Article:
If you’re between the ages of 25 and 40, it’s likely you won’t be working for your current employer in four years’ time. If you’re in your twenties or early thirties, you’ll probably have moved on to a new employer within two to three years. While the reasons for changing jobs every few years vary from person to person, it’s clear that to grow your career, it’s essential to continually build your personal brand and gain new and diverse skills. As things at work tend to be quieter during the summer, it’s an ideal time to focus on your personal growth.
Whether you’re hoping for a promotion at your marketing agency or looking to move into a new in-house role in the new year, having new skills in your toolbox will be a significant asset to landing the job and securing the salary you deserve. Here are some trending tips on how to gain value from the downtime during the summer:
1. Update your Linked-In Profile
While this might not fit into the classic definition of upskilling, having an updated LinkedIn profile opens you up to more opportunities. Often, internal and external recruiters will approach candidates based on their LinkedIn profiles before positions are even posted publicly. If you have extra time, share an article or two about trends happening in your industry to show that you are knowledgeable and engaged in the conversation.
2. Take a Professional Development Course
Gone are the days where taking a course required a long commute to a university campus as a “mature” student. Now, a plethora of online learning opportunities exist that range from individual lessons about a certain topic to short courses with assignments to help upskill. As a starting point, visit Open Universities Australia or Udemy to see the range of courses. You never know, you might be able to sharpen your knowledge of SEO principles or gain new management skills.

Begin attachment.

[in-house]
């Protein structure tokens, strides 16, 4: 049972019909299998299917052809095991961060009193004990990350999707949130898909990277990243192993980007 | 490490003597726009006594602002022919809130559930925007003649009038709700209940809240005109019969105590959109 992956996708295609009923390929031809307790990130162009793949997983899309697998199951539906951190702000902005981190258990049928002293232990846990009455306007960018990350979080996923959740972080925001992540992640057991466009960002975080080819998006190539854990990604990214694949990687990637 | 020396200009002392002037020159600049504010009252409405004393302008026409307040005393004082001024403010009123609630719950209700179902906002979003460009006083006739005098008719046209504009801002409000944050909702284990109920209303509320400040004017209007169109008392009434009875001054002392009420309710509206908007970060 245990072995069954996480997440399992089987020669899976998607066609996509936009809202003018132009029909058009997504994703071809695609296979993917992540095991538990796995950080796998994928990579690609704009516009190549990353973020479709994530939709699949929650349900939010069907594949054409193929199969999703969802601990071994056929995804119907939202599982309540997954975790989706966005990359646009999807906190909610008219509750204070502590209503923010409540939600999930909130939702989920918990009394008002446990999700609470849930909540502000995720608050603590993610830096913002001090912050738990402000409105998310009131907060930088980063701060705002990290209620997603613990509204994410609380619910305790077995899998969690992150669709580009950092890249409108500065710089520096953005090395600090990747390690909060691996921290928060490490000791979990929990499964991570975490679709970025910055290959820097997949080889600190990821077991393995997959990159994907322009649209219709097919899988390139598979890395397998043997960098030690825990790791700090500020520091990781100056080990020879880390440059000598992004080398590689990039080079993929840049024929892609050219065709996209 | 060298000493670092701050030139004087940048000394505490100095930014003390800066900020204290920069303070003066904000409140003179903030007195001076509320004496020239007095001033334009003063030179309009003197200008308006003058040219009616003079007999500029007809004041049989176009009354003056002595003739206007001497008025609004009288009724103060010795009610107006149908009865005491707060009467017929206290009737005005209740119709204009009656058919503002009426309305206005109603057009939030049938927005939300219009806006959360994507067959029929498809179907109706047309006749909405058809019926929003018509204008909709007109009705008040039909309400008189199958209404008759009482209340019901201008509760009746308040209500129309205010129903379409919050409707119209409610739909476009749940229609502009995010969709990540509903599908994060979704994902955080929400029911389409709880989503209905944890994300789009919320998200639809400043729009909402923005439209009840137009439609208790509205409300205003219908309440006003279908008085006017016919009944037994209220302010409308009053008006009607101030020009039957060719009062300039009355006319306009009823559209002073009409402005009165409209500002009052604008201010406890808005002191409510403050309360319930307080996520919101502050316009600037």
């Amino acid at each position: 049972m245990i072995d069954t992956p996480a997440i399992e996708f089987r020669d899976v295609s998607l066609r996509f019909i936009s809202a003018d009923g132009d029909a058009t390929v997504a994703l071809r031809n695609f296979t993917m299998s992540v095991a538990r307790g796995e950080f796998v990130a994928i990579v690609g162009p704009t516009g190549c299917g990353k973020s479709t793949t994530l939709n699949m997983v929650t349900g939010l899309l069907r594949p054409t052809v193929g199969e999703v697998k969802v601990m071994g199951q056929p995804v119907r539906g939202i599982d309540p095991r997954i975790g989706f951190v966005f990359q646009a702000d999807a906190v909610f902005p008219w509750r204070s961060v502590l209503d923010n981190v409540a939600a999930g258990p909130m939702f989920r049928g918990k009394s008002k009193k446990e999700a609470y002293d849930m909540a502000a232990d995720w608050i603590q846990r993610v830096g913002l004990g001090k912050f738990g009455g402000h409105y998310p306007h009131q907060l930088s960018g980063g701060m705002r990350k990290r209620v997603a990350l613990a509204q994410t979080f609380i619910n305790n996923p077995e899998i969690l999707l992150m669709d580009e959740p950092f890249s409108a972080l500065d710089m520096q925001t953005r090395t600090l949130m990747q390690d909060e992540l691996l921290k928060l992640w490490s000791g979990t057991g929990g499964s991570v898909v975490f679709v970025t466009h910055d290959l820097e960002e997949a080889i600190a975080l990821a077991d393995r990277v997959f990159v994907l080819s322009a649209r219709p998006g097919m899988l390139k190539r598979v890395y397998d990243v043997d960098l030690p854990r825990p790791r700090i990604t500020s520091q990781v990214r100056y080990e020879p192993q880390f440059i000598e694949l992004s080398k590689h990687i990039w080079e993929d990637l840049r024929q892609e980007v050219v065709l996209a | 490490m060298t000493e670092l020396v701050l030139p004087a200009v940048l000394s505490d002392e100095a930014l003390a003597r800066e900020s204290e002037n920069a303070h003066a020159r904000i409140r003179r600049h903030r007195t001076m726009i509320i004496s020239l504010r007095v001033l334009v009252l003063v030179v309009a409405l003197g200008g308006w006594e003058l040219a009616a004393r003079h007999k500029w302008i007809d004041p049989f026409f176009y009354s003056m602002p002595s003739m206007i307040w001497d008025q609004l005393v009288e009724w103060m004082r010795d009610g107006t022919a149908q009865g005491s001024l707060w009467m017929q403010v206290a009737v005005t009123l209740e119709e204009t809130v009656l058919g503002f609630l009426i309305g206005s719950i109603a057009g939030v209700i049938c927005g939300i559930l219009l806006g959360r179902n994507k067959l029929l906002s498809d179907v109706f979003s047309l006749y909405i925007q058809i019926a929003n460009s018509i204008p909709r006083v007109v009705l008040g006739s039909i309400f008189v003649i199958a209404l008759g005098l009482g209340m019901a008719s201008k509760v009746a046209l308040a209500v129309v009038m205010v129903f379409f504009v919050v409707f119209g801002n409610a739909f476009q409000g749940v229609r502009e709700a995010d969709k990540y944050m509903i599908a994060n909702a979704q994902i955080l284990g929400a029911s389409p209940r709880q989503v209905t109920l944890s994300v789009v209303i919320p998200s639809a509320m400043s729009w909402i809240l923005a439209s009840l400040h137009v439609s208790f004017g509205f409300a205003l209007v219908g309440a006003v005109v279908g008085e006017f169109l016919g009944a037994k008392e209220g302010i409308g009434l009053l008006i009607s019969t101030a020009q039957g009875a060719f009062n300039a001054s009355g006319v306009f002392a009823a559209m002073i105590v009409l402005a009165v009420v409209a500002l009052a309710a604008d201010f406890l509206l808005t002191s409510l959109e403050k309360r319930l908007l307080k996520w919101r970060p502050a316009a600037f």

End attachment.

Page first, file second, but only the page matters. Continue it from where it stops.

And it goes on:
Volunteering not only provides you with an opportunity to make a difference in your local community, but it also helps you upskill. By joining a not-for-profit board, you can gain skills in leadership and governance, as well as strengthen your network with other professionals from different industries. As the cliche goes, your network is your net worth. If you prefer a more hands-on volunteer opportunity such as serving food in a soup kitchen, you will be able to develop your soft skills such as empathy, understanding, and acceptance.
4. Find a Mentor
John C. Crosby said, “mentoring is a brain to pick, an ear to listen, and a push in the right direction.” Having someone who has built a successful career to turn to when you have a difficult decision to make and want some objective advice can be instrumental for your growth. While some people thrive on academic knowledge, having a relationship with someone who can help you navigate those difficult career choices can help you understand the positives and negatives and empower yourself with better decision-making skills. The holidays are a great time to attend events and parties and be open to building new professional relationships that will continue to be nurtured and developed throughout the year.
5. Attend industry conferences and events
Attending industry conferences and events is a great way to learn about new trends, meet other professionals in your field, and expand your network. Make the most out of these events by preparing a list of questions to ask and setting specific goals for what you hope to achieve. By attending these events, you can stay up to date on the latest industry developments and gain insights into how to grow your career.
In conclusion, growing your career is an ongoing process that requires constant learning and skill-building. By updating your LinkedIn profile, taking professional development courses, volunteering, finding a mentor, and attending industry conferences and events, you can gain valuable skills and insights that will help you succeed in your current role and beyond.